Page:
In addition, the object service can further employ a query function. Applications formulate their queries in terms of application objects. Queries may be issued in terms of LINQ expression trees or eSQL query strings. LINQ and eSQL queries are translated into canonical command trees in terms of the EDM, and delegated to the underlying provider (e.g. the Mapping Provider). eSQL query strings are parsed into canonical commands by a parsing service used by the Mapping Provider and LINQ trees are translated to canonical command trees by, for instance, a separate translation component. The results of the queries can be materialized into CLR objects by the Object Materializer, and then returned to the user.

In order to provide additional context for implementing various aspects of the claimed subject matter, FIGS. 11-12 and the following discussion is intended to provide a brief, general description of a suitable computing environment in which the various aspects of the subject innovation may be implemented. For example, a state transition logic component that facilitates manipulating data utilizing an object graph based at least in part upon a context and a respective set of rules, as described in the previous figures, can be implemented in such suitable computing environment. While the claimed subject matter has been described above in the general context of computer-executable instructions of a computer program that runs on a local computer and/or remote computer, those skilled in the art will recognize that the subject innovation also may be implemented in combination with other program modules. Generally, program modules include routines, programs, components, data structures, etc., that perform particular tasks and/or implement particular abstract data types.

Moreover, those skilled in the art will appreciate that the inventive methods may be practiced with other computer system configurations, including single-processor or multi-processor computer systems, minicomputers, mainframe computers, as well as personal computers, hand-held computing devices, microprocessor-based and/or programmable consumer electronics, and the like, each of which may operatively communicate with one or more associated devices. The illustrated aspects of the claimed subject matter may also be practiced in distributed computing environments where certain tasks are performed by remote processing devices that are linked through a communications network. However, some, if not all, aspects of the subject innovation may be practiced on stand-alone computers. In a distributed computing environment, program modules may be located in local and/or remote memory storage devices.

FIG. 11 is a schematic block diagram of a sample-computing environment 1100 with which the claimed subject matter can interact. The system 1100 includes one or more client(s) 1110. The client(s) 1110 can be hardware and/or software (e.g., threads, processes, computing devices). The system 1100 also includes one or more server(s) 1120. The server(s) 1120 can be hardware and/or software (e.g., threads, processes, computing devices). The servers 1120 can house threads to perform transformations by employing the subject innovation, for example.

One possible communication between a client 1110 and a server 1120 can be in the form of a data packet adapted to be transmitted between two or more computer processes. The system 1100 includes a communication framework 1140 that can be employed to facilitate communications between the client(s) 1110 and the server(s) 1120. The client(s) 1110 are operably connected to one or more client data store(s) 1140 that can be employed to store information local to the client(s) 1110. Similarly, the server(s) 1120 are operably connected to one or more server data store(s) 1130 that can be employed to store information local to the servers 1120.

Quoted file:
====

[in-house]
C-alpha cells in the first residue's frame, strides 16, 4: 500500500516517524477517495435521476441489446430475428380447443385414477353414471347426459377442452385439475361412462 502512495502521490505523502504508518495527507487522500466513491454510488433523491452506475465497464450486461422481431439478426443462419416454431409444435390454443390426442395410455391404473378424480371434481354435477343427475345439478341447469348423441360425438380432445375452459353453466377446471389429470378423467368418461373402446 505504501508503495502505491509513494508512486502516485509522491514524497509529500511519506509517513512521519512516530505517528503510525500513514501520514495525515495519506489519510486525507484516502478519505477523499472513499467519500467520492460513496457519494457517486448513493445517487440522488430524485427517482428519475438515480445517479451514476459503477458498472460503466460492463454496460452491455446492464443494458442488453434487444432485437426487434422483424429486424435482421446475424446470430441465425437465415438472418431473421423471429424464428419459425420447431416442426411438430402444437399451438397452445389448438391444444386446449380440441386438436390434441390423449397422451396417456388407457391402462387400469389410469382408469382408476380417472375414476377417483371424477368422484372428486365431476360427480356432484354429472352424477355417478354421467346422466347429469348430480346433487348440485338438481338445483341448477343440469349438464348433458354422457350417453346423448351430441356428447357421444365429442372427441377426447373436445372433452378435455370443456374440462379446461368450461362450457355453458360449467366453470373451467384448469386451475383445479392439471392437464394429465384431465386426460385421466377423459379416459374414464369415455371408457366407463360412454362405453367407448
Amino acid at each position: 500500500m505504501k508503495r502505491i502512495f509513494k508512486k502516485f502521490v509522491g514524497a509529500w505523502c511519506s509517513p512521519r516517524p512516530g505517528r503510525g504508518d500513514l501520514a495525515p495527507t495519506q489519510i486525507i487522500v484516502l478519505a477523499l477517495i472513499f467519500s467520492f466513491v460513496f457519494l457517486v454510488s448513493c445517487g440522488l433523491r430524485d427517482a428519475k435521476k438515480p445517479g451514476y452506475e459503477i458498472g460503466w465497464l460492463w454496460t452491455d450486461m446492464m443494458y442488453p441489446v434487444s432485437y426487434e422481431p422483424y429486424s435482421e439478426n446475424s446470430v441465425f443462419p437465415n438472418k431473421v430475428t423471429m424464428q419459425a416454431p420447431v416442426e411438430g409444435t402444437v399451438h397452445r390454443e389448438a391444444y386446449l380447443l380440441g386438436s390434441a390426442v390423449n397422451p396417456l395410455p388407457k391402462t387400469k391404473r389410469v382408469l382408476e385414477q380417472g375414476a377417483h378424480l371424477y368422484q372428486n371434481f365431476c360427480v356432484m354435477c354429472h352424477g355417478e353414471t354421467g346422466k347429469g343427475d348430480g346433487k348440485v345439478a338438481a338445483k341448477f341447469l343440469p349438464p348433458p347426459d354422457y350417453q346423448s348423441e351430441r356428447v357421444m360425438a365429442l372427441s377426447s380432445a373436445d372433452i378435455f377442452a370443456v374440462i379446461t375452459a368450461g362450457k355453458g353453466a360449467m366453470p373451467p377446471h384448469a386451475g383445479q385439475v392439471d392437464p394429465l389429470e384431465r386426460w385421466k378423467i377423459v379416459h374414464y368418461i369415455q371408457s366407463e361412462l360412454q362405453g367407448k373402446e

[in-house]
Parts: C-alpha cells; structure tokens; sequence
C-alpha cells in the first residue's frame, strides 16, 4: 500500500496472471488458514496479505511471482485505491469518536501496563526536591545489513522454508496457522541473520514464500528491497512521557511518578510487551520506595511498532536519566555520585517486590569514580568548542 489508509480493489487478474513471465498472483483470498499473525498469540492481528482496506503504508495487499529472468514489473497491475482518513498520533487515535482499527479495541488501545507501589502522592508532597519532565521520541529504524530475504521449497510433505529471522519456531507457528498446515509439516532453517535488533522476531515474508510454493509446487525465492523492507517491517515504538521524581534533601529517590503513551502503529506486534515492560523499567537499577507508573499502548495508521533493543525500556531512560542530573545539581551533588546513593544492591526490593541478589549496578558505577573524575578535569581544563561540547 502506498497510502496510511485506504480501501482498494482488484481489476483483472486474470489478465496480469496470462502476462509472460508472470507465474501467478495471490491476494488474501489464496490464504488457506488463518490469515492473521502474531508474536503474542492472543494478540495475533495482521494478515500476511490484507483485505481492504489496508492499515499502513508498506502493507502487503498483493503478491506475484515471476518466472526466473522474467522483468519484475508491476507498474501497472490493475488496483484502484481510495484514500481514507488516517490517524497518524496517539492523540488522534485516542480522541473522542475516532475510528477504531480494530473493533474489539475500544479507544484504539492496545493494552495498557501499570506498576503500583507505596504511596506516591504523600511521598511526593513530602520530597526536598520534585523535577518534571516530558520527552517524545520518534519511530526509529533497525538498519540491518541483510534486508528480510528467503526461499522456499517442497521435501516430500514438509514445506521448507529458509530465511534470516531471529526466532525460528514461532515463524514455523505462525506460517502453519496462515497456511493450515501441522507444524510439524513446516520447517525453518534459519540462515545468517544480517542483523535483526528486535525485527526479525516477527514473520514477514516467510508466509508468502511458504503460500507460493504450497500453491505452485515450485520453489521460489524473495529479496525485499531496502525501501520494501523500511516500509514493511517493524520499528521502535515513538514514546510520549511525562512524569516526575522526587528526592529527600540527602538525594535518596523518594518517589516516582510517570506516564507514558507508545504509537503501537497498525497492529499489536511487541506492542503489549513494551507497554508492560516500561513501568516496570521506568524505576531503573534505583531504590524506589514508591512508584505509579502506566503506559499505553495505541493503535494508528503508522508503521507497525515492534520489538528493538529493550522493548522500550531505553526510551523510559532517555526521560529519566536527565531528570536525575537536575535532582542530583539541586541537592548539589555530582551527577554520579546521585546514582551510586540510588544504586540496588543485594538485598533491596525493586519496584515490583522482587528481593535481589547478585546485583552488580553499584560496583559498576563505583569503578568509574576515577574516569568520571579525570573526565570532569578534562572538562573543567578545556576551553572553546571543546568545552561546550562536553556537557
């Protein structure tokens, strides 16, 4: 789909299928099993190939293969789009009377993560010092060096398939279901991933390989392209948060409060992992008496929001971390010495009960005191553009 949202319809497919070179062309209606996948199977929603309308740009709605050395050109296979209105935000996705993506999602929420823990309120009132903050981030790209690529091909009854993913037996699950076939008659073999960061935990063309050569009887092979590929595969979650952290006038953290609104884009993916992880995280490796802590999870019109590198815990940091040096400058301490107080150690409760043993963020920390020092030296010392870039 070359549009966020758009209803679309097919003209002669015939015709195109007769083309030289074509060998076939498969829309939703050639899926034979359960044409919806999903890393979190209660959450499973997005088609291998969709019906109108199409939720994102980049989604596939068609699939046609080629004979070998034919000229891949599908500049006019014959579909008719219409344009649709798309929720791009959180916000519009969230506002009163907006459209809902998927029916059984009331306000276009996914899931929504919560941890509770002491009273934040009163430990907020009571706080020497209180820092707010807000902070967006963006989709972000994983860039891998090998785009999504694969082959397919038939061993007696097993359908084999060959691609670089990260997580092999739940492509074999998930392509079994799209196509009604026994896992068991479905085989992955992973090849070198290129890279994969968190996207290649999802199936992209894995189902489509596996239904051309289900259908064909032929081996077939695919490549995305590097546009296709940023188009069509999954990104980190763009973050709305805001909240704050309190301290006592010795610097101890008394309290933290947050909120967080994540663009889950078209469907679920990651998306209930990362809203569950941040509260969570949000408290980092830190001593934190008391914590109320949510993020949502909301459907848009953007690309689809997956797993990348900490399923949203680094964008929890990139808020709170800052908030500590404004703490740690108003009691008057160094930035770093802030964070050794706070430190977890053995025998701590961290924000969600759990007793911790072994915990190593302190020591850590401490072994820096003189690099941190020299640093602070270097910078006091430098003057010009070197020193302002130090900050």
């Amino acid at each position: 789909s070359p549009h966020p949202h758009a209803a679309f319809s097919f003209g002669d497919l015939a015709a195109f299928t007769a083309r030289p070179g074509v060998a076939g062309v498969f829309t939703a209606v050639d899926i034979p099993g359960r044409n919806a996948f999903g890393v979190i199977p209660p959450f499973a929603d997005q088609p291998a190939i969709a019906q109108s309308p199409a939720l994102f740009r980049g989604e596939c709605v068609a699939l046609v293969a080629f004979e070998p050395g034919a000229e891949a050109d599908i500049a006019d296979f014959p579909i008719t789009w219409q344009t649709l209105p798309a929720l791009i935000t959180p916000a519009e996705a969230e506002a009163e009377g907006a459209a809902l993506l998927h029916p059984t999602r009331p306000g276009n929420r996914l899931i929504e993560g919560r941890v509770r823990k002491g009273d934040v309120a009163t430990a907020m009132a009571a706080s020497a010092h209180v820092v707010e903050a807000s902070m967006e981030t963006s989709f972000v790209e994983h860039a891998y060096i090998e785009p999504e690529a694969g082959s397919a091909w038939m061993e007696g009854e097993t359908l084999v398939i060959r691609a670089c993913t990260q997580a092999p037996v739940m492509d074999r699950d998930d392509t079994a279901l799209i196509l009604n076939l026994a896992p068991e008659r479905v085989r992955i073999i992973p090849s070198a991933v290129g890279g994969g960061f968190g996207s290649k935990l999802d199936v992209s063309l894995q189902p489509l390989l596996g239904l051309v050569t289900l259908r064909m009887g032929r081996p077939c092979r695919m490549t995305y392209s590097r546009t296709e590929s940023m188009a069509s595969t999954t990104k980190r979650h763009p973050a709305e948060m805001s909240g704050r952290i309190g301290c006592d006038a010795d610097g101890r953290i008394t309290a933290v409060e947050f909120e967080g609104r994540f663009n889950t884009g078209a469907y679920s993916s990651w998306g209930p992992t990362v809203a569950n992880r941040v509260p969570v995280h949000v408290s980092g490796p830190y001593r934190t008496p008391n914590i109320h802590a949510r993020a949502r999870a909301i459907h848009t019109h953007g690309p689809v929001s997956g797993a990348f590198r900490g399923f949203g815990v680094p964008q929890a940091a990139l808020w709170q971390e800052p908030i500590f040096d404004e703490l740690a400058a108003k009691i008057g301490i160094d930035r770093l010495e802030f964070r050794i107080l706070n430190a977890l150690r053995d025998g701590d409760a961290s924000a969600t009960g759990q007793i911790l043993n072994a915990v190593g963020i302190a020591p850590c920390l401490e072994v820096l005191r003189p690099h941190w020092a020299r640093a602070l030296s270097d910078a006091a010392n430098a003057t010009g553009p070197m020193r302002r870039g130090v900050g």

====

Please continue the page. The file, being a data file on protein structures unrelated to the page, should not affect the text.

With reference to FIG. 12, an exemplary environment 1200 for implementing various aspects of the claimed subject matter includes a computer 1212. The computer 1212 includes a processing unit 1214, a system memory 1216, and a system bus 1218. The system bus 1218 couples system components including, but not limited to, the system memory 1216 to the processing unit 1214. The processing unit 1214 can be any of various available processors. Dual microprocessors and other multiprocessor architectures also can be employed as the processing unit 1214.

The system bus 1218 can be any of several types of bus structure(s) including the memory bus or memory controller, a peripheral bus or external bus, and/or a local bus using any variety of available bus architectures including, but not limited to, Industrial Standard Architecture (ISA), Micro-Channel Architecture (MSA), Extended ISA (EISA), Intelligent Drive Electronics (IDE), VESA Local Bus (VLB), Peripheral Component Interconnect (PCI), Card Bus, Universal Serial Bus (USB), Advanced Graphics Port (AGP), Personal Computer Memory Card International Association bus (PCMCIA), Firewire (IEEE 1294), and Small Computer Systems Interface (SCSI).

The system memory 1216 includes volatile memory 1220 and nonvolatile memory 1222. The basic input/output system (BIOS), containing the basic routines to transfer information between elements within the computer 1212, such as during start-up, is stored in nonvolatile memory 1222. By way of illustration, and not limitation, nonvolatile memory 1222 can include read only memory (ROM), programmable ROM (PROM), electrically programmable ROM (EPROM), electrically erasable programmable ROM (EEPROM), or flash memory. Volatile memory 1220 includes random access memory (RAM), which acts as external cache memory. By way of illustration and not limitation, RAM is available in many forms such as static RAM (SRAM), dynamic RAM (DRAM), synchronous DRAM (SDRAM), double data rate SDRAM (DDR SDRAM), enhanced SDRAM (ESDRAM), Synchlink DRAM (SLDRAM), Rambus direct RAM (RDRAM), direct Rambus dynamic RAM (DRDRAM), and Rambus dynamic RAM (RDRAM).